I n t r o d u c t i o n
What is an anecdote? It was the redoubtable Dr. Johnson who in his Dictionary (1755) defined the word as ‘something yet unpublished; a secret history.’ On the anvil of usage a word gets beaten till it comes to mean quite something else. The doctor as concession to vagaries of time, in a later edition amended the definition as follows: ‘A biographical incident; a minute passage of private life.’
This second book of the Representational Man contains more anecdotes and the intent is same as the first.
Man as a key and symbol. Since we come with a physical and inner life should we not be represented both visible and in inner life as well? The representational men ought to serve as a key to our inner life or our lives in the spirit.
No action of man can be understood without asking what his motives were. Why did VI Lenin resort to a violent overthrow of the Tsars while MK Gandhi adopted non-violence as his weapon? This can only be understood by the role ethos shaped their thinking. Ethos is defined as the disposition, character, or fundamental values peculiar to a specific person, people, culture, or movement. (AH dictionary)
Alexander of Macedon is a representative man for the ilks of Julius Caesar and Napoleon whose fame and fortune are all hitched to the physical world. Their actions also prove where their emphasis lay. For the Great Soul as MK Gandhi is called, ahimsa was an article of faith and for this he owed to the teachings of Gautama Buddha and to the epics. Prince Siddhartha Gautama forsook his kingdom and the worldly advantages and yet became a representational man. He turned his loss to advantage. He became the Buddha after he put his finger on the pulse of our existence to show us a way forward. For all those who value a life in the spirit he is a representational man.
Conquerors of world empires or of our hearts and minds, prophets or saints, fools or sages have all made their mark using the same arena, the earth. Only they placed their emphases differently.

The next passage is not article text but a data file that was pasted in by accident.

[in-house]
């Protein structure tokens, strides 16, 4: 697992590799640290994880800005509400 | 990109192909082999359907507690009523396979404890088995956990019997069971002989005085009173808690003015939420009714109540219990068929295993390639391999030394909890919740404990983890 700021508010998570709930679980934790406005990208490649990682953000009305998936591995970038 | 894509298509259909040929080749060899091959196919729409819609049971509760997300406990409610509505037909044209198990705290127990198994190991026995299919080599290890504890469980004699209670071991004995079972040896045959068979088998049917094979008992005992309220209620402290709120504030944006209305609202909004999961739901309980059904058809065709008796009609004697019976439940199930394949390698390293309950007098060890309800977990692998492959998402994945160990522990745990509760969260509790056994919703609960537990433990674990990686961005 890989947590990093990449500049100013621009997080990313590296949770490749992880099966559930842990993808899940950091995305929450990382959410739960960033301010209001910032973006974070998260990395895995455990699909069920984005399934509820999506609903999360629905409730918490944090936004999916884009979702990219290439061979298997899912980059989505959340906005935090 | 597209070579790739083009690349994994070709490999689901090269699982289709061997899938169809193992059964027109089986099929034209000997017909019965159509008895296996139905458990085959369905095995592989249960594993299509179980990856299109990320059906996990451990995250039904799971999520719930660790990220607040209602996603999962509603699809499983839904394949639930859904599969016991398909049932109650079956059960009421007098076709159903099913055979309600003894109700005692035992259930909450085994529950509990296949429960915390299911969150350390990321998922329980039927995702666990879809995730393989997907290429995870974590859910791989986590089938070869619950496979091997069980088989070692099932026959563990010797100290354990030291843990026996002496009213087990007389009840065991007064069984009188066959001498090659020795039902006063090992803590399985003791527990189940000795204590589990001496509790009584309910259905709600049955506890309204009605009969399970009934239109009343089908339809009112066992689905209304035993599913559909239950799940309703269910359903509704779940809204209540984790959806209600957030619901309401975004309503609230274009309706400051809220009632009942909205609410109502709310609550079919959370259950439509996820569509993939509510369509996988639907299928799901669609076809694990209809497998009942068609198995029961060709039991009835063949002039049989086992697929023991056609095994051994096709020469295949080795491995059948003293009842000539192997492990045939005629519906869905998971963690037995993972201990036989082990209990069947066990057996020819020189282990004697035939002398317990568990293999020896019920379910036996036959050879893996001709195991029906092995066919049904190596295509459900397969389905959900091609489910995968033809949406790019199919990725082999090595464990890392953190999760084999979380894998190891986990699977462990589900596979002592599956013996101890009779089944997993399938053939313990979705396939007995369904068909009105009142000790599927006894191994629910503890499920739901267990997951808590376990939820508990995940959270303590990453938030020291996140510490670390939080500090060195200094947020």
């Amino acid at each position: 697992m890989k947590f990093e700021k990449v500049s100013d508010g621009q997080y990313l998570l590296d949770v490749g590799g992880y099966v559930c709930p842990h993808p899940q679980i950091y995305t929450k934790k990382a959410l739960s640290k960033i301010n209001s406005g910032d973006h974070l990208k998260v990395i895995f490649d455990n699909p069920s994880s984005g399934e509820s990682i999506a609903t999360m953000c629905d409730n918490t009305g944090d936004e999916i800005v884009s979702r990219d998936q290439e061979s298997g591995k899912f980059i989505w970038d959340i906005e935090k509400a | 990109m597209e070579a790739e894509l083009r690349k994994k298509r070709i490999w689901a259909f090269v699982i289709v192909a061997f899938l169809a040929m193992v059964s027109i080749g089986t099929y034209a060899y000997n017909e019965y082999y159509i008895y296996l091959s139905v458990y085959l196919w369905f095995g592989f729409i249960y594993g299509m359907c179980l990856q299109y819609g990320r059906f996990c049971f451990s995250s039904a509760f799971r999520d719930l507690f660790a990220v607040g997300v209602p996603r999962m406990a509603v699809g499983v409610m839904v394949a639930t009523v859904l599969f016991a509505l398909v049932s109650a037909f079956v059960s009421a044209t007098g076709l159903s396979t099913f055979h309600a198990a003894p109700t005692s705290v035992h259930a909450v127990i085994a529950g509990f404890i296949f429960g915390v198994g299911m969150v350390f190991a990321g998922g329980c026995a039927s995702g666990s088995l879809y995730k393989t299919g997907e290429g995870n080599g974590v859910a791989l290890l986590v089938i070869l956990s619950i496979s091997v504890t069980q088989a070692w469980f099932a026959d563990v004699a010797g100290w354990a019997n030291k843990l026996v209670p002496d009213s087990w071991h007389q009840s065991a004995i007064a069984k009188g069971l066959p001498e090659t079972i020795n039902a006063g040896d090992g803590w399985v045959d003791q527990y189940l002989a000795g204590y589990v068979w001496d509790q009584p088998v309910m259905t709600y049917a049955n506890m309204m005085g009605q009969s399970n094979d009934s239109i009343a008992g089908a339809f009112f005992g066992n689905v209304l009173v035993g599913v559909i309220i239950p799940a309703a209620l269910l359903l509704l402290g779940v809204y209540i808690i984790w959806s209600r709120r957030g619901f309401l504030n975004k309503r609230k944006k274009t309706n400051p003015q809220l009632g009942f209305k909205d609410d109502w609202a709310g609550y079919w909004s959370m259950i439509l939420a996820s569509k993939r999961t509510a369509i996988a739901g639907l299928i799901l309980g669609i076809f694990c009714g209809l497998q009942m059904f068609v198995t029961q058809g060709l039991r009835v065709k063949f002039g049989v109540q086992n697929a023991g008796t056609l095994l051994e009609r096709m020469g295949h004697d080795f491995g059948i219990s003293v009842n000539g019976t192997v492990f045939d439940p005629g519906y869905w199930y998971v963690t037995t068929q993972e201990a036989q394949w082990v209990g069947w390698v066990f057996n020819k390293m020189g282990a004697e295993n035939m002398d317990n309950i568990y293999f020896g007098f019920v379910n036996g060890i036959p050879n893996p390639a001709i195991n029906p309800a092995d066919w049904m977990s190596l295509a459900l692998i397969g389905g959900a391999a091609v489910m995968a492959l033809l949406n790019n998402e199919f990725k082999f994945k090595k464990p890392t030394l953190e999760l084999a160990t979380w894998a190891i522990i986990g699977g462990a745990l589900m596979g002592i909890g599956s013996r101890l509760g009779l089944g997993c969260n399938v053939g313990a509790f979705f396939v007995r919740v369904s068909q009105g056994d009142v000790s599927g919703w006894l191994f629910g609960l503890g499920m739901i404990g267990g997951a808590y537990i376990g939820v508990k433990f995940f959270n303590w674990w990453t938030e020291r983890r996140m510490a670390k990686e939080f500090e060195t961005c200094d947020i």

Spirit of the times is the oxygen we breathe even as they and yet we see our world through their eyes.
Diogenes of Cinope could tell Alexander to keep out of his sun because he saw his circumstances under the sun applicable to the great man as well. How come they are representational men and we are not? We are connected to representational men because we breathe the same air and create the spirit of our times in the manner we contribute however small, for the common fund. And yet we often forget what spirit we are made of; neither we cash in on the wisdom which the representational man has well made use of. Representational man in a manner of speaking is our admission we fell back in the race of life.
If we are not true to our own thoughts we are reduced to deal in second hand goods passed on by others. If we have failed to think noble thoughts or act upon them we may be forced to settle for the second best which another has thought for us. It is in this context we look up to the representational man who has succeeded where we never even tried.
I shall end this by quoting two authors who more or less approached study of history from focusing on men who made history. Scholars of present day history may not fully endorse their approach but the following quotes suit my purpose well.
“My intent is not to write histories but only lives. For the noblest deeds do not always show mean virtues and vices but sometimes a light occasion, a word or some sport makes man’s natural dispositions and manners appear than the famous battles won…”
(Plutarch-The Life of Alexander)
“No great man lives in vain. The history of the world is but the biography of the great men”.
(This is selected from my book: Representational Man in two volumes-self published through http://www.lulu.com)